While Slaten tells of having appeared on the air “hundreds” of times over the past five years as a commentator, he declines to estimate how often he has appeared this year or in 2018.

Has it been an average of once a week?

“I couldn’t say,” he responds. “I’ve appeared on, regularly, CNN, HLN—”

Reminded, now, that he’s not being asked where he has appeared, but how often, he says:

“I don’t have that statistic at my fingertips.”

He mentions that the frequency of his appearances “varies,” and notes that “during the race, I’ve turned down several opportunities because of court appearances or things involving campaign appearances,” but adds:

“I am still active regarding my legal commentary.”

Slaten says he has been on-air “probably several times a month,” but won’t provide a guess at just how often, at an average.

As it happens, his opponent, Los Angeles Deputy District Attorney Adan Montalban decided not to challenge the ballot designation of “Legal Commentator,” saying he saw no particular value in that description.

Candidate’s Finances


Above is a publicity still from the Fox television show, “Parker Lewis Can’t Lose.” Slaten, a star of the show, is at left.


Candidate financial reports are due next month. Slaten won’t discuss now how much he has raised or how much he’s seeking to amass.

How much of his own money is he willing to put in?

“As much as is necessary to win,” he says.

What is the most be would contribute?

“As much as me and my advisors think is necessary,” Slaten relates.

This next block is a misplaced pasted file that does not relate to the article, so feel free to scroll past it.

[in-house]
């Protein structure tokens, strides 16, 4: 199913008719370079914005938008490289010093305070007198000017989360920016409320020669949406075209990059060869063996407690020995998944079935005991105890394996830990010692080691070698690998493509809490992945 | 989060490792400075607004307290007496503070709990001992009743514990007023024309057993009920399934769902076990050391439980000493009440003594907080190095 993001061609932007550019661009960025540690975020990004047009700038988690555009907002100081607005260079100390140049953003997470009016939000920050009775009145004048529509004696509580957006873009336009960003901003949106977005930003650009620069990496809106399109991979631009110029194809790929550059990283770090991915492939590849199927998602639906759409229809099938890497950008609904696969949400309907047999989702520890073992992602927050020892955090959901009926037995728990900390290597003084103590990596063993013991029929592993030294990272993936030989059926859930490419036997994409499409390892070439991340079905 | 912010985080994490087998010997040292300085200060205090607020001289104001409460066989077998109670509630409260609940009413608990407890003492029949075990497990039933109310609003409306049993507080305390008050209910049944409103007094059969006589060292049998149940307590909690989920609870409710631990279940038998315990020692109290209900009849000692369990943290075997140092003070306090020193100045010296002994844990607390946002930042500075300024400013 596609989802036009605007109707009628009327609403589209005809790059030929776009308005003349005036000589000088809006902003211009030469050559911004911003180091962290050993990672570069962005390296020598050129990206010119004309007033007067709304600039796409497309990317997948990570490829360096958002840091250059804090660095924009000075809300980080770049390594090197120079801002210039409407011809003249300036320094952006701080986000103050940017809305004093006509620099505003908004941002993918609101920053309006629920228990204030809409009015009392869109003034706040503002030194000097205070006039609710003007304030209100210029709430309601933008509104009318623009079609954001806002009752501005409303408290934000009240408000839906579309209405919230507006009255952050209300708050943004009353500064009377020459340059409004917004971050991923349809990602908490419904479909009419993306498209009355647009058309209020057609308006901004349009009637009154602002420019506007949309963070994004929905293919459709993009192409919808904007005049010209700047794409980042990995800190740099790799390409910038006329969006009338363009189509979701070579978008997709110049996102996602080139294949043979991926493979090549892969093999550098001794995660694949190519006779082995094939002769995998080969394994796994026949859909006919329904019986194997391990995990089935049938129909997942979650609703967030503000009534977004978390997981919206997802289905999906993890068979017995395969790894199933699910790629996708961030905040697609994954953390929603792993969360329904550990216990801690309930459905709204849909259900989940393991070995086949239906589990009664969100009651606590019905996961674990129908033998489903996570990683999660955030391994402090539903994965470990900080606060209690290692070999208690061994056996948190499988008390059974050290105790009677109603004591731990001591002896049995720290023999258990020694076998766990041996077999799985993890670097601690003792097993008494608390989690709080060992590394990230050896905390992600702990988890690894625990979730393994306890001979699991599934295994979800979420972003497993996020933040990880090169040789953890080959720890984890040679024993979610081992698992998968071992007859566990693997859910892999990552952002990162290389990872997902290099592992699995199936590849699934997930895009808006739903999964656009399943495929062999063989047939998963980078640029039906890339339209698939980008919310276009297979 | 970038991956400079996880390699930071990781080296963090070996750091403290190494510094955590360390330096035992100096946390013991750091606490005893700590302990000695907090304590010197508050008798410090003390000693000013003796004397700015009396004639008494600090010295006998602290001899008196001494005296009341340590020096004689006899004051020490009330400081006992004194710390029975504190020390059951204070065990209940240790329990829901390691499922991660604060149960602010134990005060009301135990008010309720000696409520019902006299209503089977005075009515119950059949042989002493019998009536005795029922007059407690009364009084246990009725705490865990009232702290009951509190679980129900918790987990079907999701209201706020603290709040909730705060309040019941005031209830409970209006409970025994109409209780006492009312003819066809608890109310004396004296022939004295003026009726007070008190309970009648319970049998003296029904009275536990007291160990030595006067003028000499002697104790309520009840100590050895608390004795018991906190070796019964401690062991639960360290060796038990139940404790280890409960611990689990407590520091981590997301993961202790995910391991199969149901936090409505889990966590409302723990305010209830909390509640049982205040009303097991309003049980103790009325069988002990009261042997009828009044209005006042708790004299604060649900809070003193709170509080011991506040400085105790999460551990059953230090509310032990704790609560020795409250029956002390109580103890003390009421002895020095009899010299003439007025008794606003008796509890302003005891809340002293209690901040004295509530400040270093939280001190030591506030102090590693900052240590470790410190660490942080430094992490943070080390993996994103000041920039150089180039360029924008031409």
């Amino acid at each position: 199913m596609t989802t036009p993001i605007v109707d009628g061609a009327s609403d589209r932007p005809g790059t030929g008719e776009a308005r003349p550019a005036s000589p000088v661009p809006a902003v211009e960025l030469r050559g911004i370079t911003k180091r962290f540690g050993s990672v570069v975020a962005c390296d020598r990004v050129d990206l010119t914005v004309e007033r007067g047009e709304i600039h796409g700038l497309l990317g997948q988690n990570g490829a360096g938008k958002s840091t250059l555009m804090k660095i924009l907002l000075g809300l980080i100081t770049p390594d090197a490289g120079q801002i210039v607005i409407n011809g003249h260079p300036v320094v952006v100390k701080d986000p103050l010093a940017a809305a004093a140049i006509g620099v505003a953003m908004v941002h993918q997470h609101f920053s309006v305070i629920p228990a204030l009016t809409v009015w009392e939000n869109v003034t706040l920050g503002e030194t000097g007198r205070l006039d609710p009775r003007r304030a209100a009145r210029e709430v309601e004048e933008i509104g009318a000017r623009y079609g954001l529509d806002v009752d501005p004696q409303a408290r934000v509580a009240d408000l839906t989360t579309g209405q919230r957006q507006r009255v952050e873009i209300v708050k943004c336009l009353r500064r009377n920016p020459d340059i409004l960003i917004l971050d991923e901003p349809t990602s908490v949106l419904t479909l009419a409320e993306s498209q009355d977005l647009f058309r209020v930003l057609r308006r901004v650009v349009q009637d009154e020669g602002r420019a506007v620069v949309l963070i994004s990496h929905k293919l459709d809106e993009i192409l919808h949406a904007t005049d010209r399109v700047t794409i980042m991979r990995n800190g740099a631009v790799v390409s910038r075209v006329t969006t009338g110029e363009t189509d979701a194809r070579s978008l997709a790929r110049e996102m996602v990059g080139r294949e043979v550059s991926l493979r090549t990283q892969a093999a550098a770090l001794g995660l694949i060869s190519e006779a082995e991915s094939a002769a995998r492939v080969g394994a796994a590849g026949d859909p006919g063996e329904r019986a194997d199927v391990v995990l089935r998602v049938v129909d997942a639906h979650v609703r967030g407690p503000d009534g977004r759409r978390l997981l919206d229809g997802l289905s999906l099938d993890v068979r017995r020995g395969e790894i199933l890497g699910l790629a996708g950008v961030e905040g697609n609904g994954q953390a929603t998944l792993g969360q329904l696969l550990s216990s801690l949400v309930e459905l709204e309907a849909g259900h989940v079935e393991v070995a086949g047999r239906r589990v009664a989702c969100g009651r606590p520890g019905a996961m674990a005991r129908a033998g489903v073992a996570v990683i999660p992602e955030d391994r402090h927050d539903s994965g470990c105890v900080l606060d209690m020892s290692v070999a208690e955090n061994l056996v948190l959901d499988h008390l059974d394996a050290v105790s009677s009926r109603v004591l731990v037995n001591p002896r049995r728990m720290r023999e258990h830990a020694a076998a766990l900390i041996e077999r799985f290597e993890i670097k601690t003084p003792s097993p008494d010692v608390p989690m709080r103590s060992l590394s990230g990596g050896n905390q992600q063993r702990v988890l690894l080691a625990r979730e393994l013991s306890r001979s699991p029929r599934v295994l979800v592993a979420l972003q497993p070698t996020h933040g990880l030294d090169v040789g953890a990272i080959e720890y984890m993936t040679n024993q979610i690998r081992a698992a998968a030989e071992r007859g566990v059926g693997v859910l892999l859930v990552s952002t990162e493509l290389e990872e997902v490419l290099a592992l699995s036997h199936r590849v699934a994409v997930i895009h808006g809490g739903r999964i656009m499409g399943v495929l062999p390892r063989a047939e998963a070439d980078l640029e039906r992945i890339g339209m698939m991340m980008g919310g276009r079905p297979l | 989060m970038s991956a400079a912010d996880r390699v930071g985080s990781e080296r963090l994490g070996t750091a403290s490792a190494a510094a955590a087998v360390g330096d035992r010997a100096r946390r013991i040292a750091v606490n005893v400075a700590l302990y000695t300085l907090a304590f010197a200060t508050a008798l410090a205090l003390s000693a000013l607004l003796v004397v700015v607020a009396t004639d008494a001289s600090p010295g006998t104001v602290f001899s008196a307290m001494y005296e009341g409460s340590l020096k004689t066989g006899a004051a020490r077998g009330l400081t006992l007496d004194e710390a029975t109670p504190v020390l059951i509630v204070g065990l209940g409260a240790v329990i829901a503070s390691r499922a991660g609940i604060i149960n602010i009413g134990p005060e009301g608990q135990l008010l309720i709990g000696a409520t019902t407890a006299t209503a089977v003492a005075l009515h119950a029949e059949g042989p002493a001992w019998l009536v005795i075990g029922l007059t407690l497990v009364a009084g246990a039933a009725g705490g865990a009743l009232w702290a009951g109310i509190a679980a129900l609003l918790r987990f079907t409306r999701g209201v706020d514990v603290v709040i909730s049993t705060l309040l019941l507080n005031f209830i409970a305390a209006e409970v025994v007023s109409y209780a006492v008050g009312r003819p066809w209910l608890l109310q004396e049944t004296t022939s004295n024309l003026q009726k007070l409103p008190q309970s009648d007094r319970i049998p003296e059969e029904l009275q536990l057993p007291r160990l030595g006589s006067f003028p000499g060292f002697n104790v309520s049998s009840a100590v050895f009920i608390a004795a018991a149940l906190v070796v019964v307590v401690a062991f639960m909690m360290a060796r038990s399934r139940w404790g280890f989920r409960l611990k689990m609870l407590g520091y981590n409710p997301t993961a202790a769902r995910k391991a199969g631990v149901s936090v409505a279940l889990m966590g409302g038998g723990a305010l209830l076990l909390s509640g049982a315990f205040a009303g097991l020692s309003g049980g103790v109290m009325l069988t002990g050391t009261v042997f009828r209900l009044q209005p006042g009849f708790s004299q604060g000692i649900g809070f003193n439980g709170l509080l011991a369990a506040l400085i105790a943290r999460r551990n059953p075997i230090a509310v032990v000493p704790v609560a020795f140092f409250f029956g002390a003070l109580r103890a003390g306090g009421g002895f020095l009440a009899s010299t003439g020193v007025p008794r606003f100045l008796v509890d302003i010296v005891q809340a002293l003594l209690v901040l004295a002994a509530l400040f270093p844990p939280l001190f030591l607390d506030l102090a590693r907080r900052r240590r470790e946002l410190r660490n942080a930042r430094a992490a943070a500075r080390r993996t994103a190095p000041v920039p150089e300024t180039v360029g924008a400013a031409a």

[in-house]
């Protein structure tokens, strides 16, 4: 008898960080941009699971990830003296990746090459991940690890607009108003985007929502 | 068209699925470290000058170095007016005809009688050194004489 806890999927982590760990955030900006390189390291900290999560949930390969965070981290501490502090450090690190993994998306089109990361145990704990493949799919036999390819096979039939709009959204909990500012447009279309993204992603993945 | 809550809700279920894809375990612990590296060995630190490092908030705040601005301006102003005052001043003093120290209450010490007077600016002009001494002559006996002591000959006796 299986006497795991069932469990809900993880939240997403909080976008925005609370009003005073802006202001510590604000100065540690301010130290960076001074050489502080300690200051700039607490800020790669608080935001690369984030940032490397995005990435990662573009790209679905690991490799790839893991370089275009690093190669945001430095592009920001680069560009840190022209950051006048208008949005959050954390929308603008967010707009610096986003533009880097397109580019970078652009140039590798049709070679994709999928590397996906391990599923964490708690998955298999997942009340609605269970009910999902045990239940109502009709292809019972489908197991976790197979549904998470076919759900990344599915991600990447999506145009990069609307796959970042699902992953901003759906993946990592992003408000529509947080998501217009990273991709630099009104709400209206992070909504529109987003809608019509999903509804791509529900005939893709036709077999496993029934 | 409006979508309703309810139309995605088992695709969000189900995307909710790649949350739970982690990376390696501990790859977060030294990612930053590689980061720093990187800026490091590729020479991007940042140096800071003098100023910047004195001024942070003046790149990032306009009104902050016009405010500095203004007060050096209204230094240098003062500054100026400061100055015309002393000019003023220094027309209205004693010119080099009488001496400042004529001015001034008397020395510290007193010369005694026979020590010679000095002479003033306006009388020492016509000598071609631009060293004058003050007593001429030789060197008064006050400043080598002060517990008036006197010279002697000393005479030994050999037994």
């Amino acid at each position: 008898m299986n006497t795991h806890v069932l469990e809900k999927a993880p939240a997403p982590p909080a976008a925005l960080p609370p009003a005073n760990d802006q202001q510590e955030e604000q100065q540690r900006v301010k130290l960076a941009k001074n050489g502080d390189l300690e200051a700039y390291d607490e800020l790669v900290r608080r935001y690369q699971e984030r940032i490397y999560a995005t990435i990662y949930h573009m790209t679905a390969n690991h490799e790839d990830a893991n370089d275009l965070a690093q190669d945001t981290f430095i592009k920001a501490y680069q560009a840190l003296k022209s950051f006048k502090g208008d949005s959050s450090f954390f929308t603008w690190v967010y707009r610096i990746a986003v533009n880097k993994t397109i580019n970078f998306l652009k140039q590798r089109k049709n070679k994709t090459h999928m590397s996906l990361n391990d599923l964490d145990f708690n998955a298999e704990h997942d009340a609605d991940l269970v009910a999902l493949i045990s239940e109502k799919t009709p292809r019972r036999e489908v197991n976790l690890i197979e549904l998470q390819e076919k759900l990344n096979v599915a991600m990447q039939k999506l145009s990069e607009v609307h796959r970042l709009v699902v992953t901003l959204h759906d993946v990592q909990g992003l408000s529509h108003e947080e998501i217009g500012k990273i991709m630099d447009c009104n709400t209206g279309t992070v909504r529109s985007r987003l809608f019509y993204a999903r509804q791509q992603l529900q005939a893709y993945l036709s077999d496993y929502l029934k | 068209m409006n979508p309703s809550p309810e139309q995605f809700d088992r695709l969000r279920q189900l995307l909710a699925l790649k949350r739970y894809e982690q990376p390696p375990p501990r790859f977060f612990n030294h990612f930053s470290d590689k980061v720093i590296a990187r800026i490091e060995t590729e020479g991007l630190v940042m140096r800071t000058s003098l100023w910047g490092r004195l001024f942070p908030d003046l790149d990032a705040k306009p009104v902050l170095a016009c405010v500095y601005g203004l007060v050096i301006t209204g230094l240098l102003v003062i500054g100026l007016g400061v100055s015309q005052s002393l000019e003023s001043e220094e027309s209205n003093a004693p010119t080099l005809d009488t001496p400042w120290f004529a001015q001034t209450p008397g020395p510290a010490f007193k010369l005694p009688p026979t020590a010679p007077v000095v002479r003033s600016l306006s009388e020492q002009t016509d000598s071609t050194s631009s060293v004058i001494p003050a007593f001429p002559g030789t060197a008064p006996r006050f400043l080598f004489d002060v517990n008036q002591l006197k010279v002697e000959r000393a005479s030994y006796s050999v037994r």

And how much money does his advisers say will be needed?

“As much as is needed to win” is his answer.

How much is in his coffers?

He’ll say only: “We’ll be making those required reportings when they’re due.”

(Slaten has, however, made two contribution disclosures in advance of that. The reports were required because of the amounts: each $5,000. The candidate gave that sum to his committee on Oct. 8 and reported it two days later; Lyndon Williams, an Inglewood Cyber Security Engineer duplicated the donation on Nov. 27 with Slaten reporting it on Dec. 2.)

Slaten’s Endorsements

Slaten is endorsed for the Los Angeles Superior Court by television personalities Nancy Grace, an inactive member of the State Bar of Georgia, and Drew Pinsky, a medical doctor who is known on TV as “Dr. Drew.” The candidate had appeared as a commentator on the respective shows his endorsers then hosted on the cable network HLN.

However, his endorsements include those of no sitting Los Angeles Superior Court judge. Slaten explains:

“I haven’t really been soliciting them because I read the Canons of Judicial Ethics and it appears that I can’t be campaigning inside a courtroom, or a courthouse, rather. And I take that seriously.

“So, I’m not roaming the halls seeking endorsements.”

But by some means, he says, he will contact judges outside their work environments and gain their support.


Copyright 2019, Metropolitan News Company